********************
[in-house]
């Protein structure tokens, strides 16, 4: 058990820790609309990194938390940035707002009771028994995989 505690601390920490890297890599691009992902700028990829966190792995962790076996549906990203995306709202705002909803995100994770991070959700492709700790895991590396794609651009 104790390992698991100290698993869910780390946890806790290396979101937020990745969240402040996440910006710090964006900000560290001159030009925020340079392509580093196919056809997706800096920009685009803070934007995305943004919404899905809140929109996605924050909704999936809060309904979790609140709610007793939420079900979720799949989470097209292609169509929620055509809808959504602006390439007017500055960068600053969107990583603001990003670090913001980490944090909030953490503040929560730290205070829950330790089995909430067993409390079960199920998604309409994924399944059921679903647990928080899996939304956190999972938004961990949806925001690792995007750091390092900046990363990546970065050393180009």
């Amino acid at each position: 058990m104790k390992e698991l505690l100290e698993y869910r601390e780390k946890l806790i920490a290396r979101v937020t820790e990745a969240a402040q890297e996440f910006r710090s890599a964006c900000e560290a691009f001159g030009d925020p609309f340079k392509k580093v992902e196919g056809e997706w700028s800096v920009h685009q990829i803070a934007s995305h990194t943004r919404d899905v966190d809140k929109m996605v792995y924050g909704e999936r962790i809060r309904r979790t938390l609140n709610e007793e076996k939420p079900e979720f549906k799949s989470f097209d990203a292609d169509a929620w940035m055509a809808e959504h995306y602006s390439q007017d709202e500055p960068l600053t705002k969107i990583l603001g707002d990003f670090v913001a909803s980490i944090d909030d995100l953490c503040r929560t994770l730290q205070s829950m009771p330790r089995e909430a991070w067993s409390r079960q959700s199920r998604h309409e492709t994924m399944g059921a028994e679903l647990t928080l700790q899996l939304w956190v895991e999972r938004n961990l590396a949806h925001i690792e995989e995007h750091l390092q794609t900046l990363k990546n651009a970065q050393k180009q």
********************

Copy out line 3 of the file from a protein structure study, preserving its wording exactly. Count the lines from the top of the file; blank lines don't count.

């Amino acid at each position: 058990m104790k390992e698991l505690l100290e698993y869910r601390e780390k946890l806790i920490a290396r979101v937020t820790e990745a969240a402040q890297e996440f910006r710090s890599a964006c900000e560290a691009f001159g030009d925020p609309f340079k392509k580093v992902e196919g056809e997706w700028s800096v920009h685009q990829i803070a934007s995305h990194t943004r919404d899905v966190d809140k929109m996605v792995y924050g909704e999936r962790i809060r309904r979790t938390l609140n709610e007793e076996k939420p079900e979720f549906k799949s989470f097209d990203a292609d169509a929620w940035m055509a809808e959504h995306y602006s390439q007017d709202e500055p960068l600053t705002k969107i990583l603001g707002d990003f670090v913001a909803s980490i944090d909030d995100l953490c503040r929560t994770l730290q205070s829950m009771p330790r089995e909430a991070w067993s409390r079960q959700s199920r998604h309409e492709t994924m399944g059921a028994e679903l647990t928080l700790q899996l939304w956190v895991e999972r938004n961990l590396a949806h925001i690792e995989e995007h750091l390092q794609t900046l990363k990546n651009a970065q050393k180009q």